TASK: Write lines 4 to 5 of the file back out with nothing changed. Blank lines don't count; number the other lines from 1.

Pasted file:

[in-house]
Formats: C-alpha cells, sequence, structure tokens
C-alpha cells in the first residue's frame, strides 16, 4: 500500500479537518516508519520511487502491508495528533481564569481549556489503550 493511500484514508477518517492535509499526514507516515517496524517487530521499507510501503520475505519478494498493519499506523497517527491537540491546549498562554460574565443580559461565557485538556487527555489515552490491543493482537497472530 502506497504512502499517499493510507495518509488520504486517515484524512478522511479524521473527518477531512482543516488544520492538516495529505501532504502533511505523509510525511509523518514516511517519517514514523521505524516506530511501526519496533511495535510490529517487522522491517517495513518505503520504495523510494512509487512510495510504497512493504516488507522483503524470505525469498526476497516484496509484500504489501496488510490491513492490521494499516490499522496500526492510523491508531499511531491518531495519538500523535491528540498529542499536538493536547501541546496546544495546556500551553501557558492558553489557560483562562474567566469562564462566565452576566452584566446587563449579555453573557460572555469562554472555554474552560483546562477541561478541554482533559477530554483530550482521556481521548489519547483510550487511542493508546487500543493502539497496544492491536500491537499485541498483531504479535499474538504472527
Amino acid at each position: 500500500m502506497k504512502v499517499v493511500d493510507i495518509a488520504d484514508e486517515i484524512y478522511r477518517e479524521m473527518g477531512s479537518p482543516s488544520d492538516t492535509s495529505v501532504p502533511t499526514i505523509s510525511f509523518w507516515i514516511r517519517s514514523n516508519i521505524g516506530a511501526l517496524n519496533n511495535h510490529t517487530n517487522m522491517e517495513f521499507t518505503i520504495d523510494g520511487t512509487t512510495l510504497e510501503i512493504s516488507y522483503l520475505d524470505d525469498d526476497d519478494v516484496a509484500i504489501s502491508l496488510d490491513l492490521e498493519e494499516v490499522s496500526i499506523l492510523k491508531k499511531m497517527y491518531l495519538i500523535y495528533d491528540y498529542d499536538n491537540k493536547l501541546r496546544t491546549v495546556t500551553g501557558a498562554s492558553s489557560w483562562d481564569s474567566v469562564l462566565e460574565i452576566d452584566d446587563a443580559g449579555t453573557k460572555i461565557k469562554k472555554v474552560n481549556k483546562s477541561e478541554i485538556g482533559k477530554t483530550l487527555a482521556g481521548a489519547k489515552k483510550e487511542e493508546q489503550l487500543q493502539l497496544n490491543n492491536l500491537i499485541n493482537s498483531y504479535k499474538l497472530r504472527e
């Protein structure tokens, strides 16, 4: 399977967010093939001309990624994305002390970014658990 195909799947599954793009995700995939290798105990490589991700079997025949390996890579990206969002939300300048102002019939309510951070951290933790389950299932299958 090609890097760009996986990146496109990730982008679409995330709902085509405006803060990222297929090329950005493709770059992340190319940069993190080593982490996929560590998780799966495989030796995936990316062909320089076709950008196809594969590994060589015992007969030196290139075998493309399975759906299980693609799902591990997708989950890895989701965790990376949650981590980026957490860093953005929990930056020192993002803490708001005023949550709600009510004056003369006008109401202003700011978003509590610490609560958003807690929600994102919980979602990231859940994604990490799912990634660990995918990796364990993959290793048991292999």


Amino acid at each position: 500500500m502506497k504512502v499517499v493511500d493510507i495518509a488520504d484514508e486517515i484524512y478522511r477518517e479524521m473527518g477531512s479537518p482543516s488544520d492538516t492535509s495529505v501532504p502533511t499526514i505523509s510525511f509523518w507516515i514516511r517519517s514514523n516508519i521505524g516506530a511501526l517496524n519496533n511495535h510490529t517487530n517487522m522491517e517495513f521499507t518505503i520504495d523510494g520511487t512509487t512510495l510504497e510501503i512493504s516488507y522483503l520475505d524470505d525469498d526476497d519478494v516484496a509484500i504489501s502491508l496488510d490491513l492490521e498493519e494499516v490499522s496500526i499506523l492510523k491508531k499511531m497517527y491518531l495519538i500523535y495528533d491528540y498529542d499536538n491537540k493536547l501541546r496546544t491546549v495546556t500551553g501557558a498562554s492558553s489557560w483562562d481564569s474567566v469562564l462566565e460574565i452576566d452584566d446587563a443580559g449579555t453573557k460572555i461565557k469562554k472555554v474552560n481549556k483546562s477541561e478541554i485538556g482533559k477530554t483530550l487527555a482521556g481521548a489519547k489515552k483510550e487511542e493508546q489503550l487500543q493502539l497496544n490491543n492491536l500491537i499485541n493482537s498483531y504479535k499474538l497472530r504472527e
């Protein structure tokens, strides 16, 4: 399977967010093939001309990624994305002390970014658990 195909799947599954793009995700995939290798105990490589991700079997025949390996890579990206969002939300300048102002019939309510951070951290933790389950299932299958 090609890097760009996986990146496109990730982008679409995330709902085509405006803060990222297929090329950005493709770059992340190319940069993190080593982490996929560590998780799966495989030796995936990316062909320089076709950008196809594969590994060589015992007969030196290139075998493309399975759906299980693609799902591990997708989950890895989701965790990376949650981590980026957490860093953005929990930056020192993002803490708001005023949550709600009510004056003369006008109401202003700011978003509590610490609560958003807690929600994102919980979602990231859940994604990490799912990634660990995918990796364990993959290793048991292999």